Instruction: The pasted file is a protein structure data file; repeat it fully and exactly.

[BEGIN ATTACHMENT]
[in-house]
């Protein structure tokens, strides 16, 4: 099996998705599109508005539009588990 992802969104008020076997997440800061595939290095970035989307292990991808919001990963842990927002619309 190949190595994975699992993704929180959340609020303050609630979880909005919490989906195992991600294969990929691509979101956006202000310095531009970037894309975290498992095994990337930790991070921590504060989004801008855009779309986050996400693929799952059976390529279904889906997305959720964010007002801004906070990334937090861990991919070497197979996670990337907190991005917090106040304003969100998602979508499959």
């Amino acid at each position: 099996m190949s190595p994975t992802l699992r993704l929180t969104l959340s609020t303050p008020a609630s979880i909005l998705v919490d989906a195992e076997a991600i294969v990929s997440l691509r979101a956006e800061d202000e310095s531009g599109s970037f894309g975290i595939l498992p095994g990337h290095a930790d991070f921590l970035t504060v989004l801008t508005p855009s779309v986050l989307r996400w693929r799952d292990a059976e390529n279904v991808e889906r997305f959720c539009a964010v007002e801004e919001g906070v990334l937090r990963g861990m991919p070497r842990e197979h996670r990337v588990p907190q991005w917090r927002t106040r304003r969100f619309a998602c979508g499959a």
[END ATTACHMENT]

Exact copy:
[in-house]
């Protein structure tokens, strides 16, 4: 099996998705599109508005539009588990 992802969104008020076997997440800061595939290095970035989307292990991808919001990963842990927002619309 190949190595994975699992993704929180959340609020303050609630979880909005919490989906195992991600294969990929691509979101956006202000310095531009970037894309975290498992095994990337930790991070921590504060989004801008855009779309986050996400693929799952059976390529279904889906997305959720964010007002801004906070990334937090861990991919070497197979996670990337907190991005917090106040304003969100998602979508499959």
């Amino acid at each position: 099996m190949s190595p994975t992802l699992r993704l929180t969104l959340s609020t303050p008020a609630s979880i909005l998705v919490d989906a195992e076997a991600i294969v990929s997440l691509r979101a956006e800061d202000e310095s531009g599109s970037f894309g975290i595939l498992p095994g990337h290095a930790d991070f921590l970035t504060v989004l801008t508005p855009s779309v986050l989307r996400w693929r799952d292990a059976e390529n279904v991808e889906r997305f959720c539009a964010v007002e801004e919001g906070v990334l937090r990963g861990m991919p070497r842990e197979h996670r990337v588990p907190q991005w917090r927002t106040r304003r969100f619309a998602c979508g499959a």